It is also planned for avatar 2.0 to have defined attachment points for accessories.
Store redelivery system: the Lab would “like to have a redelivery system in place around the time” avatar 2.0 is released. However, they are still looking at how easy / hard it will be to deliver in that kind of time frame.
The majority of the following notes were taken from my recording of the Sansar Product Meeting held on Thursday, May 9th, which covered updates to the R32 release and an overview of the upcoming deployment of initial level of detail (LOD) support in Sansar.
Toast notifications for Events: users now receive notifications when adding and removing events from their calendars
People indicator for Events: a new people indicator shows the number of users in an Event.
This is an update that is coming “very soon” and “before the next major release”.
It will mark the first time the Sansar level of detail (LOD) system will be enabled, and will initially only apply to avatars.
This will be an automated process, which will take place after the avatar has been dressed and hidden surfaces removed as the avatar is baked (after something like selection in Look Book or a change of outfit).
Five LOD versions of the avatar will be created with different tri counts
LOD models will be selected based on the distance between the avatar and a viewing camera (e.g. the further an avatar is from your camera position, the lower the LOD version for that avatar that will be used).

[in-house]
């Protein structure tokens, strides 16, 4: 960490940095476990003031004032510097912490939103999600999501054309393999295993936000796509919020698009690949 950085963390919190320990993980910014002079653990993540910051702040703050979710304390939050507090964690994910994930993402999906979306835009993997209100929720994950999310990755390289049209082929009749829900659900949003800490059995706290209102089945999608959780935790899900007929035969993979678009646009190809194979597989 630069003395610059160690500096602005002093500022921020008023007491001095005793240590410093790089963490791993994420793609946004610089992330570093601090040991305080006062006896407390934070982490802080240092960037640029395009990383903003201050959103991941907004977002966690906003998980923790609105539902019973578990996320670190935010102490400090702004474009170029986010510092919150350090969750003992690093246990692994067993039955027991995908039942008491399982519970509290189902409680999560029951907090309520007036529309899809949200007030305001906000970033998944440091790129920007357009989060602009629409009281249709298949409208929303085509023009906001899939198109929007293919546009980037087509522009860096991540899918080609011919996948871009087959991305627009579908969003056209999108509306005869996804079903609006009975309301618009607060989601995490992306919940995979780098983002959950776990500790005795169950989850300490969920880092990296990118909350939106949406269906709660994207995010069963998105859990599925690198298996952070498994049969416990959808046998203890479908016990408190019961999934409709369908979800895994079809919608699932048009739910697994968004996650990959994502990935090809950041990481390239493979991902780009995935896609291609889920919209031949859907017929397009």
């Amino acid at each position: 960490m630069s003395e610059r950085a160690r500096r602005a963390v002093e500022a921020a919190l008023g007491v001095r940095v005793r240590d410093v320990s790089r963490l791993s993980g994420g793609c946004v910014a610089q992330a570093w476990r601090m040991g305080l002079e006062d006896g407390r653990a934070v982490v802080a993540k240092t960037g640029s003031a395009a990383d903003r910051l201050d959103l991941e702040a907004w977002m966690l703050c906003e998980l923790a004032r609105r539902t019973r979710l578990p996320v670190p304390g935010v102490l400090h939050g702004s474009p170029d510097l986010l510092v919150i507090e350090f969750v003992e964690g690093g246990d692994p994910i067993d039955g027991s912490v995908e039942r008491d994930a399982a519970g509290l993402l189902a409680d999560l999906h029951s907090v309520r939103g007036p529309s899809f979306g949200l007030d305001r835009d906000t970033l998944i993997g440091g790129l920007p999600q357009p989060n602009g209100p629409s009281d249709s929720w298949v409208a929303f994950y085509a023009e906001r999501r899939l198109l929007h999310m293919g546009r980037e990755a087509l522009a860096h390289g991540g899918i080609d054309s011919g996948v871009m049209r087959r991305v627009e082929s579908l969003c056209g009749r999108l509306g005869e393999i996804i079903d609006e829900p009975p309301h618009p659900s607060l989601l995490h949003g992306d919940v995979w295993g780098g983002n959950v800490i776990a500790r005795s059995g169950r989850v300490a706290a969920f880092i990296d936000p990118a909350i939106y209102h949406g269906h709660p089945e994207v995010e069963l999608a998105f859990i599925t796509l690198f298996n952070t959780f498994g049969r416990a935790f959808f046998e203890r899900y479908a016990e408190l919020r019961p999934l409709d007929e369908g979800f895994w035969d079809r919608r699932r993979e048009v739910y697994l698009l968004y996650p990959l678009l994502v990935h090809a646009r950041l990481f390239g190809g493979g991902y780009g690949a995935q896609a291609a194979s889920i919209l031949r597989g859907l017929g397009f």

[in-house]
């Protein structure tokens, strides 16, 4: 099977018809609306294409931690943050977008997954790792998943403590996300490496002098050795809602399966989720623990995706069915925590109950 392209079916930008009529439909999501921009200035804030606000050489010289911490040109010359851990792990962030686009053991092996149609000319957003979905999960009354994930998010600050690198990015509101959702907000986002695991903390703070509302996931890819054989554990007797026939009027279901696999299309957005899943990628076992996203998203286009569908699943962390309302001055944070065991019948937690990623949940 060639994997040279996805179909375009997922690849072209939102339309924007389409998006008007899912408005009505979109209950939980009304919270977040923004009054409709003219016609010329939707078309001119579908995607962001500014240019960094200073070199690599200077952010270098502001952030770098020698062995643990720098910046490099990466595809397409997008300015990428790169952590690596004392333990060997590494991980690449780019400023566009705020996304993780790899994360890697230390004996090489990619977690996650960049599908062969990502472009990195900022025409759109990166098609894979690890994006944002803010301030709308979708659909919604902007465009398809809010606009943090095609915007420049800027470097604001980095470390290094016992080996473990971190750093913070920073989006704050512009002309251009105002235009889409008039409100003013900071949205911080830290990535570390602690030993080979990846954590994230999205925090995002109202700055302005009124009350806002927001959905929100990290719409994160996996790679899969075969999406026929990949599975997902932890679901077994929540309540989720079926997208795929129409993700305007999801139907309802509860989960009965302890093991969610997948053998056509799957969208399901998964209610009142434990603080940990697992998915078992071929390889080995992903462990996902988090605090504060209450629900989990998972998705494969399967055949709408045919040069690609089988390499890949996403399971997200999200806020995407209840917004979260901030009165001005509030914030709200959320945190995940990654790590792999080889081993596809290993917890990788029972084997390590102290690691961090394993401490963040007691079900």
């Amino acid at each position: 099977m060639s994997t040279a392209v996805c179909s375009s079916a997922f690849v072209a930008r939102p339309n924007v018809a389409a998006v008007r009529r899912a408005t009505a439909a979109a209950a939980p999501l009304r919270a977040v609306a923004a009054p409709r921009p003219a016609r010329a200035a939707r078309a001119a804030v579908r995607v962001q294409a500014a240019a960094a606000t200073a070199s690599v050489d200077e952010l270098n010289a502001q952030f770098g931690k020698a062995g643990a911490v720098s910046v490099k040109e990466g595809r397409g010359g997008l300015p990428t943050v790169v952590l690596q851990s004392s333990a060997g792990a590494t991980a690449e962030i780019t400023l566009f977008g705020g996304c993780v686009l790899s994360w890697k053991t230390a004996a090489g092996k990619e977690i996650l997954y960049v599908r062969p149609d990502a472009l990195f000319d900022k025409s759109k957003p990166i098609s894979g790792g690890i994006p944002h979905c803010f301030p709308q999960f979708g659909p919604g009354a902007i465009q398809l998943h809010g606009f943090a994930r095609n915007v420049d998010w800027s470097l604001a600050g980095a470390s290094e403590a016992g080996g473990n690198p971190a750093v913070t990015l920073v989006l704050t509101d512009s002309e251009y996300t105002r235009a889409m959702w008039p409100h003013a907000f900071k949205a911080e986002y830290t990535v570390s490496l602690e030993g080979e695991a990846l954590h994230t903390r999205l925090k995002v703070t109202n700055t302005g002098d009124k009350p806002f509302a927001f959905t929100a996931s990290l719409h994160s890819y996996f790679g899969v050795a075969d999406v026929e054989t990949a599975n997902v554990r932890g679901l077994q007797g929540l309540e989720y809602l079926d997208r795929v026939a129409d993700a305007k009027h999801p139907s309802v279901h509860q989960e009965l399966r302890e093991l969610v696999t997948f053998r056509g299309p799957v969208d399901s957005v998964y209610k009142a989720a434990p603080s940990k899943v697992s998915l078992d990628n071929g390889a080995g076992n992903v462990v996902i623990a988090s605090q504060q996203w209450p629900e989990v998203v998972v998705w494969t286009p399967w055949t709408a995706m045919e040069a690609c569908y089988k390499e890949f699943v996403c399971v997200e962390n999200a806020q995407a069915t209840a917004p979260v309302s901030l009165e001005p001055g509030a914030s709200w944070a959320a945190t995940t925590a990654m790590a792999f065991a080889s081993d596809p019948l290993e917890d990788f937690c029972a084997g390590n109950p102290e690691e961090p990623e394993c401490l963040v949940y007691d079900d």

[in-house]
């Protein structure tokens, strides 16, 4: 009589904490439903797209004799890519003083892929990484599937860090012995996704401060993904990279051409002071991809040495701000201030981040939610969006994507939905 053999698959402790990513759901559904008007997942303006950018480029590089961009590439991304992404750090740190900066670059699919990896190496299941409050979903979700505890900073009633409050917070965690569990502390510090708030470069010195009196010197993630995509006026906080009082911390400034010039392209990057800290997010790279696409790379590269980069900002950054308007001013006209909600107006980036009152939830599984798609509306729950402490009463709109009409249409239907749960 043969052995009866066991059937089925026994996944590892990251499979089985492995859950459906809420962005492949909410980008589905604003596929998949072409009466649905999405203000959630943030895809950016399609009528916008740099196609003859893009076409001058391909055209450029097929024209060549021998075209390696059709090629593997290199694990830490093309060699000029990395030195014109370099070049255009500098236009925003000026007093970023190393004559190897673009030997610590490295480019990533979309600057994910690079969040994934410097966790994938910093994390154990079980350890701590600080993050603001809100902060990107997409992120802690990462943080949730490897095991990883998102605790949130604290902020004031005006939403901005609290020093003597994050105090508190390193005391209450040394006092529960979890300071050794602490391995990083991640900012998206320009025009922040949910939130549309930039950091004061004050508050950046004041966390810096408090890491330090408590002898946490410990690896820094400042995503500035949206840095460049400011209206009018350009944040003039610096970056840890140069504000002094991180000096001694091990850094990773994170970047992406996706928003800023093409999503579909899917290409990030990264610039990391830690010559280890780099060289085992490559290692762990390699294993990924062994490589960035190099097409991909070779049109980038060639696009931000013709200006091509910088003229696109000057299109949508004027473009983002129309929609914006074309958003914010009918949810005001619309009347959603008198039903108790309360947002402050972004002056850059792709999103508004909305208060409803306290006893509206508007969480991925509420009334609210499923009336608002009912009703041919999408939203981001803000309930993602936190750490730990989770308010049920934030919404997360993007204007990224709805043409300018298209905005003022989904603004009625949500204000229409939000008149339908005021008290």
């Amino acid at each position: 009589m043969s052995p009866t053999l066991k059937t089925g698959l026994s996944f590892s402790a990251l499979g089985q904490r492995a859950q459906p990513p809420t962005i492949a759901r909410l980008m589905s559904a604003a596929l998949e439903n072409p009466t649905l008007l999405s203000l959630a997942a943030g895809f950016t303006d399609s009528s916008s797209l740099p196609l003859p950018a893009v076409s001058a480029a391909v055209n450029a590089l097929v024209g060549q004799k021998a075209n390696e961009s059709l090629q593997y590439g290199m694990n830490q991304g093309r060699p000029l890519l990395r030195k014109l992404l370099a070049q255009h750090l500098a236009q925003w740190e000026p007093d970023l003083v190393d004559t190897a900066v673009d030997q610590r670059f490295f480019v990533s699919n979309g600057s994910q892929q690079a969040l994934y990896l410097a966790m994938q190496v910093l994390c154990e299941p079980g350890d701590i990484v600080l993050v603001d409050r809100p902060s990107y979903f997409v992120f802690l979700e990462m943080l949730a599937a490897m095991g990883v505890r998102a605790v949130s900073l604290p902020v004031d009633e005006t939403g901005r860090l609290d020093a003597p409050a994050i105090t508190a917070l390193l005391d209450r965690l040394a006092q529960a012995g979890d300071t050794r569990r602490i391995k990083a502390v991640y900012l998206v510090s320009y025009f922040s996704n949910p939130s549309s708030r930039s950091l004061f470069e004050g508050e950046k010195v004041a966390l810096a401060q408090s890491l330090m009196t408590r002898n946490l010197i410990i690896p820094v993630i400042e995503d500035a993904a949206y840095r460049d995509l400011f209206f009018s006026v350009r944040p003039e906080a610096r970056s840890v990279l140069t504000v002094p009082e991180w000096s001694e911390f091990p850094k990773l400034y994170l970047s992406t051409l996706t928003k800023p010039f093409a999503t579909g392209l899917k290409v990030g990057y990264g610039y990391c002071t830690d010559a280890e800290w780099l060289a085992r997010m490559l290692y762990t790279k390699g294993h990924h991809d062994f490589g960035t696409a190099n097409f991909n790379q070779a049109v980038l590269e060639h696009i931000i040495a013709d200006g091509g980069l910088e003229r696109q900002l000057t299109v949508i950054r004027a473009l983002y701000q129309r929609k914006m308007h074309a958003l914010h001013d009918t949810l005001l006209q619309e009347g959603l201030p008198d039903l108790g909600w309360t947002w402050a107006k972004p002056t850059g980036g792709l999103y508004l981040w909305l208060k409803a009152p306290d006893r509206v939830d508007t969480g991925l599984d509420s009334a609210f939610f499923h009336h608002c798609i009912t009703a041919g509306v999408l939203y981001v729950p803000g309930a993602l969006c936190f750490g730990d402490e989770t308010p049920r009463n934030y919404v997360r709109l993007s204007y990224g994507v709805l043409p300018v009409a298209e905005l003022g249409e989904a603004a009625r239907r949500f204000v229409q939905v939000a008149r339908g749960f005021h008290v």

Effort has been put into trying the minimise the sudden increase in detail (which can cause an avatar to suddenly “pop” into shape) when moving to higher LOD models as an avatar in approached.
It is hoped that this will have a “non-trivial” effect on improving performance in experiences / events where there is a high avatar presence.
In the future:
The system may be opened-out to give creators more control over the LOD models that are generated and / or users greater control over when the different LOD models should be used within their view.
An avatar imposter system might also be implemented.
LOD options for objects and terrain are under consideration, and will become available in the future, and the Lab is looking to consider issues of (again) creator / user control; management of objects taking up large amounts of screen real estate, texture loading, etc.
Experience Stress Test
The meeting included an experience stress test – users were requested to come in one of three avatar types in order to help the Lab gather data on experience instance performance under avatar loads. The test was similar to those that have been carried out internally at the Lab, and are specifically aimed towards gathering data to help the Lab expand the numbers of avatars an instance of an experience can comfortably handle.
A second part of the exercise was to gather feedback on how people feel about being asked to wear a specific type of avatar to an event. Apparently one of the ideas being looked at is that, in order to manage avatar loads, people attending a large-scale event will be asked to (made to?) use a pre-defined avatar & outfit.
Featured Experiences in the Atlas
It should be noted that the new format for featured experiences in the Atlas is still to be deployed. However, he plan remains for this to be:
Three featured experiences reserved for the Lab’s content partners.
Three featured experiences that align with other internal goals the Lab has which “may or may not be obvious”. These might, for example, focus on live music concerts.
Three featured experiences open to Sansar creators, and will be changed on a weekly basis, and selected through a TBD criteria set.
As of the closing date (May 9th, 2019), no entries had been received.